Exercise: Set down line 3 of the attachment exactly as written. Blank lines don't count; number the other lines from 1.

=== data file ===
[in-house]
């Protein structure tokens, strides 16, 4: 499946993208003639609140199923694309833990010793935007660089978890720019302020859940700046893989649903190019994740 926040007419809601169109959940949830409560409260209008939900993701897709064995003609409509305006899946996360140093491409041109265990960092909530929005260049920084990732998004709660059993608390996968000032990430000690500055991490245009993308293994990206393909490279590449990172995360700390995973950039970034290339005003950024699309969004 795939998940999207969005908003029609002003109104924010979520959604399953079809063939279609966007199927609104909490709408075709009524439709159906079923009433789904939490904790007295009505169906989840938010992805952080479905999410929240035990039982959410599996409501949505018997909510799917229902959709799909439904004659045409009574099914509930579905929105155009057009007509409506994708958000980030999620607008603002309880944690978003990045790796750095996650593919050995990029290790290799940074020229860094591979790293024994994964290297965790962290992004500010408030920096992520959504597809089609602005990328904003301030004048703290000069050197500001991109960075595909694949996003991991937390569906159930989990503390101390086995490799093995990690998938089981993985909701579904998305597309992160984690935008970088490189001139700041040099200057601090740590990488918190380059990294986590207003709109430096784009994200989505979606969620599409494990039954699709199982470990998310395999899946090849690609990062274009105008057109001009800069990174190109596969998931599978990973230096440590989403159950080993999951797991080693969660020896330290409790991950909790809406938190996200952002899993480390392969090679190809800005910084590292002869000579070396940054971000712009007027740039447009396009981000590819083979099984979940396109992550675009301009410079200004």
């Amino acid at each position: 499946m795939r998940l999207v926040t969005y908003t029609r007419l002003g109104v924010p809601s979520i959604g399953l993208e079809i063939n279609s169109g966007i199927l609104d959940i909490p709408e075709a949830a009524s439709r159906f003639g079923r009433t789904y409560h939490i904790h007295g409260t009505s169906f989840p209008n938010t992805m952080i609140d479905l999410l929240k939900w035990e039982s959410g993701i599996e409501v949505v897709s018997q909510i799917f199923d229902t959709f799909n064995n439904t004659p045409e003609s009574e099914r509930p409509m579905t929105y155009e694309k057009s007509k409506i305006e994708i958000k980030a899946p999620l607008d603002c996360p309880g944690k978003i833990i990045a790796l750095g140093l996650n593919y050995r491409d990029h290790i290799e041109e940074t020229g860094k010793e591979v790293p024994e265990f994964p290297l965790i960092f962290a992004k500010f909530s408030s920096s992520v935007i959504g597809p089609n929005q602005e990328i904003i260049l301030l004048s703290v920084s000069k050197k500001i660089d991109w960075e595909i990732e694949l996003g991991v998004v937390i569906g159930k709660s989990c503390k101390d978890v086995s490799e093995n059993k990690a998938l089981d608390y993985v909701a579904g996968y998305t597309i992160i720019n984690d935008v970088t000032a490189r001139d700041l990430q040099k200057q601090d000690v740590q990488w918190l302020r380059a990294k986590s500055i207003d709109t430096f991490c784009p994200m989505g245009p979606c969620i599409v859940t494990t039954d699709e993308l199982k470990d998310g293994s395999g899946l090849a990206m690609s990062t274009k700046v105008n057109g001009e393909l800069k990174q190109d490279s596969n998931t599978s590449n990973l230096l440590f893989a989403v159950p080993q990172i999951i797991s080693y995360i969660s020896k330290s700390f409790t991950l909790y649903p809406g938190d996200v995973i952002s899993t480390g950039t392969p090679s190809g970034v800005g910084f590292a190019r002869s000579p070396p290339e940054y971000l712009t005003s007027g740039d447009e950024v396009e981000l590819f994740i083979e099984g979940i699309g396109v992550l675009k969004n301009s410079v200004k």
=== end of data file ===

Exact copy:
């Amino acid at each position: 499946m795939r998940l999207v926040t969005y908003t029609r007419l002003g109104v924010p809601s979520i959604g399953l993208e079809i063939n279609s169109g966007i199927l609104d959940i909490p709408e075709a949830a009524s439709r159906f003639g079923r009433t789904y409560h939490i904790h007295g409260t009505s169906f989840p209008n938010t992805m952080i609140d479905l999410l929240k939900w035990e039982s959410g993701i599996e409501v949505v897709s018997q909510i799917f199923d229902t959709f799909n064995n439904t004659p045409e003609s009574e099914r509930p409509m579905t929105y155009e694309k057009s007509k409506i305006e994708i958000k980030a899946p999620l607008d603002c996360p309880g944690k978003i833990i990045a790796l750095g140093l996650n593919y050995r491409d990029h290790i290799e041109e940074t020229g860094k010793e591979v790293p024994e265990f994964p290297l965790i960092f962290a992004k500010f909530s408030s920096s992520v935007i959504g597809p089609n929005q602005e990328i904003i260049l301030l004048s703290v920084s000069k050197k500001i660089d991109w960075e595909i990732e694949l996003g991991v998004v937390i569906g159930k709660s989990c503390k101390d978890v086995s490799e093995n059993k990690a998938l089981d608390y993985v909701a579904g996968y998305t597309i992160i720019n984690d935008v970088t000032a490189r001139d700041l990430q040099k200057q601090d000690v740590q990488w918190l302020r380059a990294k986590s500055i207003d709109t430096f991490c784009p994200m989505g245009p979606c969620i599409v859940t494990t039954d699709e993308l199982k470990d998310g293994s395999g899946l090849a990206m690609s990062t274009k700046v105008n057109g001009e393909l800069k990174q190109d490279s596969n998931t599978s590449n990973l230096l440590f893989a989403v159950p080993q990172i999951i797991s080693y995360i969660s020896k330290s700390f409790t991950l909790y649903p809406g938190d996200v995973i952002s899993t480390g950039t392969p090679s190809g970034v800005g910084f590292a190019r002869s000579p070396p290339e940054y971000l712009t005003s007027g740039d447009e950024v396009e981000l590819f994740i083979e099984g979940i699309g396109v992550l675009k969004n301009s410079v200004k």